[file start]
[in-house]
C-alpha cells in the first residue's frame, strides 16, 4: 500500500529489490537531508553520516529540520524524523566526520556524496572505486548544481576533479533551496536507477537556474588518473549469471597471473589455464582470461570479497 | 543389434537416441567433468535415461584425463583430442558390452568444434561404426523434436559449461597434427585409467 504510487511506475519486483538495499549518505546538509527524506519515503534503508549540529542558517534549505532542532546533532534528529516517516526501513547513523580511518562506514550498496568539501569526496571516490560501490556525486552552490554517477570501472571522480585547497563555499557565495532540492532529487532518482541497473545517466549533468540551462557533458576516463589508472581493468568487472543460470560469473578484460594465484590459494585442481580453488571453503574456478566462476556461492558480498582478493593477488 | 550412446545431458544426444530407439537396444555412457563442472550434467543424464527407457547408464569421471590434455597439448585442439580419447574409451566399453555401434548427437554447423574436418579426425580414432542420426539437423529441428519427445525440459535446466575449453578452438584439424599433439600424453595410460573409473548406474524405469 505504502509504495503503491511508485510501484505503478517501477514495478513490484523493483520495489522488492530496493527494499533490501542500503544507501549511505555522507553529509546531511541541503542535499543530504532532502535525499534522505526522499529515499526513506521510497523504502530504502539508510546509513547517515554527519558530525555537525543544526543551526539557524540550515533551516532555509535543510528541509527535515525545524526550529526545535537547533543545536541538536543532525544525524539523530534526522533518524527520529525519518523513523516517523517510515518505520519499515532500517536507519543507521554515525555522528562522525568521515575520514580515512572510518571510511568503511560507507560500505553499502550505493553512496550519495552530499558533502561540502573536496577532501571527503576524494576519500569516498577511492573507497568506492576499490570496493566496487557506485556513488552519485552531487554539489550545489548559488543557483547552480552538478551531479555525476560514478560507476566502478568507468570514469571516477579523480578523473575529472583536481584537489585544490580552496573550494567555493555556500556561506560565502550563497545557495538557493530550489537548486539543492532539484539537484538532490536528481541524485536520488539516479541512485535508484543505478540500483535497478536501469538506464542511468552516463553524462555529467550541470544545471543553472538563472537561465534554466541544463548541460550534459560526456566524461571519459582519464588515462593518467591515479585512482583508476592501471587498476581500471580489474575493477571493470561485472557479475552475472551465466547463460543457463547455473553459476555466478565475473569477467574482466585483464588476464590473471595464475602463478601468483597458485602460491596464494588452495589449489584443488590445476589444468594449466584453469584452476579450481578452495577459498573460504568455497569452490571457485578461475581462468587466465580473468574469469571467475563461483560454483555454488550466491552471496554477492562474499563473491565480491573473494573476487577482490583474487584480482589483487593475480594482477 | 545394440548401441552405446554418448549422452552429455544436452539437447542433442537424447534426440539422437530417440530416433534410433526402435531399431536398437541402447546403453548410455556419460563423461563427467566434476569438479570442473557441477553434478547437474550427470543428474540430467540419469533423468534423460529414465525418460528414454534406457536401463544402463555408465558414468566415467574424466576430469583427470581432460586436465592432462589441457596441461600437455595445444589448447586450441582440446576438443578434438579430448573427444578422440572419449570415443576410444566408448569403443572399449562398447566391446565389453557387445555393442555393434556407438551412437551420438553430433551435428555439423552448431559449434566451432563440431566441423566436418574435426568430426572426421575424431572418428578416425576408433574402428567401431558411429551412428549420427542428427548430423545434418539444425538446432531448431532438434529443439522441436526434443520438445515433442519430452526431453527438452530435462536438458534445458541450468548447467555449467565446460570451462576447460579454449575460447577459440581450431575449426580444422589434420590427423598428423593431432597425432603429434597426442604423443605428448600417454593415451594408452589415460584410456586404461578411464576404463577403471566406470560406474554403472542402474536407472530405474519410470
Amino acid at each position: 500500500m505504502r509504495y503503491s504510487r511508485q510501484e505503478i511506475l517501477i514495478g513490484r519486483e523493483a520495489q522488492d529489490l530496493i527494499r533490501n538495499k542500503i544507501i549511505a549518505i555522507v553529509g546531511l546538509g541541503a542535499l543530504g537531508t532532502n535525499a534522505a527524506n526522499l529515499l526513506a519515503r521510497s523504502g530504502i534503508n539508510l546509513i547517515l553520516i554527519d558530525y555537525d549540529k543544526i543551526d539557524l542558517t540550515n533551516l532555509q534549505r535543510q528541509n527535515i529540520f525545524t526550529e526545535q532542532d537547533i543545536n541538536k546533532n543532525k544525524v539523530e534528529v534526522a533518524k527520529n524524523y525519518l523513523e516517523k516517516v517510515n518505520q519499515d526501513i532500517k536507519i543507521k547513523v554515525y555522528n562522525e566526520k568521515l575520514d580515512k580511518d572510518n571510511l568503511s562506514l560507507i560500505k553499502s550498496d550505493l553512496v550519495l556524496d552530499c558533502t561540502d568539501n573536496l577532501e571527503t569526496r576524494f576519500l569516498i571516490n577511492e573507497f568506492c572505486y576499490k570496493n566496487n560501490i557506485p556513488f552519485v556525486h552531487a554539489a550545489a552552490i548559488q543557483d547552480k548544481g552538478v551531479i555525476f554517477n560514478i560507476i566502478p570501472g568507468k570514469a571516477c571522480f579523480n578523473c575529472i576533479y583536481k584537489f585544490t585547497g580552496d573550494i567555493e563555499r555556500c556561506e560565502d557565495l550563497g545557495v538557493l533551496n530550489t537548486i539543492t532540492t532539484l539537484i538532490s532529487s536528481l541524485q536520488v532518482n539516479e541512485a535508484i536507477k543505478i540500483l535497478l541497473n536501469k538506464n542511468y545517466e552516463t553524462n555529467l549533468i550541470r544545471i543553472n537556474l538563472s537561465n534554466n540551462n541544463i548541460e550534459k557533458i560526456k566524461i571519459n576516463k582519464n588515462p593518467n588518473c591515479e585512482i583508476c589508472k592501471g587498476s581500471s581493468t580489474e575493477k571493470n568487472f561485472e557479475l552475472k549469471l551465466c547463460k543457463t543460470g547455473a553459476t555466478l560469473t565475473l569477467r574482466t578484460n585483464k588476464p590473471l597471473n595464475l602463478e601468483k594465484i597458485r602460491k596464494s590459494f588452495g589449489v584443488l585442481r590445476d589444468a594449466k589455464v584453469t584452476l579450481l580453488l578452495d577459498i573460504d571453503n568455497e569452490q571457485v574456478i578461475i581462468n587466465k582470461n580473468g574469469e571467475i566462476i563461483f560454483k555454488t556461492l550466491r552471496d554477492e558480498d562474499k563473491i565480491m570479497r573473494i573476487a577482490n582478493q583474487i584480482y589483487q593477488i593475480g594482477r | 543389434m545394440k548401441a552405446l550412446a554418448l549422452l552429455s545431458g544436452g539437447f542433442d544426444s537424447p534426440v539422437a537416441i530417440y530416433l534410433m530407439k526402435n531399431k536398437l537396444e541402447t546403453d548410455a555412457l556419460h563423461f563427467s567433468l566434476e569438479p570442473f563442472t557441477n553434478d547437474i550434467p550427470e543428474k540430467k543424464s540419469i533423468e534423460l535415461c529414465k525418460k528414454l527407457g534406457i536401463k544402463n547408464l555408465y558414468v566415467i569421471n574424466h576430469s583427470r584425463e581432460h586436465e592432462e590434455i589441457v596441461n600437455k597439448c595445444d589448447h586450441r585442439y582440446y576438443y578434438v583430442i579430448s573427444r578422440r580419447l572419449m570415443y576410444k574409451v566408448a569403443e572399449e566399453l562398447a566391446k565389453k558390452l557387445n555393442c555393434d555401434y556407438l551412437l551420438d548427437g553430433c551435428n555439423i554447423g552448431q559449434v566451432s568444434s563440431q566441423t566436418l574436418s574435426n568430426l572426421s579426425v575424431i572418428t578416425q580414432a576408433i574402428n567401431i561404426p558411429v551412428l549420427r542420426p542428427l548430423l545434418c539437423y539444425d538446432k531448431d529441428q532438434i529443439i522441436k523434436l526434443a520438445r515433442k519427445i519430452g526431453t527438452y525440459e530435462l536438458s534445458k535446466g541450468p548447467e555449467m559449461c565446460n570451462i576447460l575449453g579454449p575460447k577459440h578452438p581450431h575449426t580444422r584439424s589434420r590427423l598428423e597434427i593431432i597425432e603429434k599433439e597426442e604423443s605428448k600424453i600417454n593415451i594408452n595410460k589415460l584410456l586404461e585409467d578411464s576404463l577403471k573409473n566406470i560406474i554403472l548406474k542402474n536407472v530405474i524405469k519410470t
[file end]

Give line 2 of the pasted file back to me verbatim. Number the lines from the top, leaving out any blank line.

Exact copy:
C-alpha cells in the first residue's frame, strides 16, 4: 500500500529489490537531508553520516529540520524524523566526520556524496572505486548544481576533479533551496536507477537556474588518473549469471597471473589455464582470461570479497 | 543389434537416441567433468535415461584425463583430442558390452568444434561404426523434436559449461597434427585409467 504510487511506475519486483538495499549518505546538509527524506519515503534503508549540529542558517534549505532542532546533532534528529516517516526501513547513523580511518562506514550498496568539501569526496571516490560501490556525486552552490554517477570501472571522480585547497563555499557565495532540492532529487532518482541497473545517466549533468540551462557533458576516463589508472581493468568487472543460470560469473578484460594465484590459494585442481580453488571453503574456478566462476556461492558480498582478493593477488 | 550412446545431458544426444530407439537396444555412457563442472550434467543424464527407457547408464569421471590434455597439448585442439580419447574409451566399453555401434548427437554447423574436418579426425580414432542420426539437423529441428519427445525440459535446466575449453578452438584439424599433439600424453595410460573409473548406474524405469 505504502509504495503503491511508485510501484505503478517501477514495478513490484523493483520495489522488492530496493527494499533490501542500503544507501549511505555522507553529509546531511541541503542535499543530504532532502535525499534522505526522499529515499526513506521510497523504502530504502539508510546509513547517515554527519558530525555537525543544526543551526539557524540550515533551516532555509535543510528541509527535515525545524526550529526545535537547533543545536541538536543532525544525524539523530534526522533518524527520529525519518523513523516517523517510515518505520519499515532500517536507519543507521554515525555522528562522525568521515575520514580515512572510518571510511568503511560507507560500505553499502550505493553512496550519495552530499558533502561540502573536496577532501571527503576524494576519500569516498577511492573507497568506492576499490570496493566496487557506485556513488552519485552531487554539489550545489548559488543557483547552480552538478551531479555525476560514478560507476566502478568507468570514469571516477579523480578523473575529472583536481584537489585544490580552496573550494567555493555556500556561506560565502550563497545557495538557493530550489537548486539543492532539484539537484538532490536528481541524485536520488539516479541512485535508484543505478540500483535497478536501469538506464542511468552516463553524462555529467550541470544545471543553472538563472537561465534554466541544463548541460550534459560526456566524461571519459582519464588515462593518467591515479585512482583508476592501471587498476581500471580489474575493477571493470561485472557479475552475472551465466547463460543457463547455473553459476555466478565475473569477467574482466585483464588476464590473471595464475602463478601468483597458485602460491596464494588452495589449489584443488590445476589444468594449466584453469584452476579450481578452495577459498573460504568455497569452490571457485578461475581462468587466465580473468574469469571467475563461483560454483555454488550466491552471496554477492562474499563473491565480491573473494573476487577482490583474487584480482589483487593475480594482477 | 545394440548401441552405446554418448549422452552429455544436452539437447542433442537424447534426440539422437530417440530416433534410433526402435531399431536398437541402447546403453548410455556419460563423461563427467566434476569438479570442473557441477553434478547437474550427470543428474540430467540419469533423468534423460529414465525418460528414454534406457536401463544402463555408465558414468566415467574424466576430469583427470581432460586436465592432462589441457596441461600437455595445444589448447586450441582440446576438443578434438579430448573427444578422440572419449570415443576410444566408448569403443572399449562398447566391446565389453557387445555393442555393434556407438551412437551420438553430433551435428555439423552448431559449434566451432563440431566441423566436418574435426568430426572426421575424431572418428578416425576408433574402428567401431558411429551412428549420427542428427548430423545434418539444425538446432531448431532438434529443439522441436526434443520438445515433442519430452526431453527438452530435462536438458534445458541450468548447467555449467565446460570451462576447460579454449575460447577459440581450431575449426580444422589434420590427423598428423593431432597425432603429434597426442604423443605428448600417454593415451594408452589415460584410456586404461578411464576404463577403471566406470560406474554403472542402474536407472530405474519410470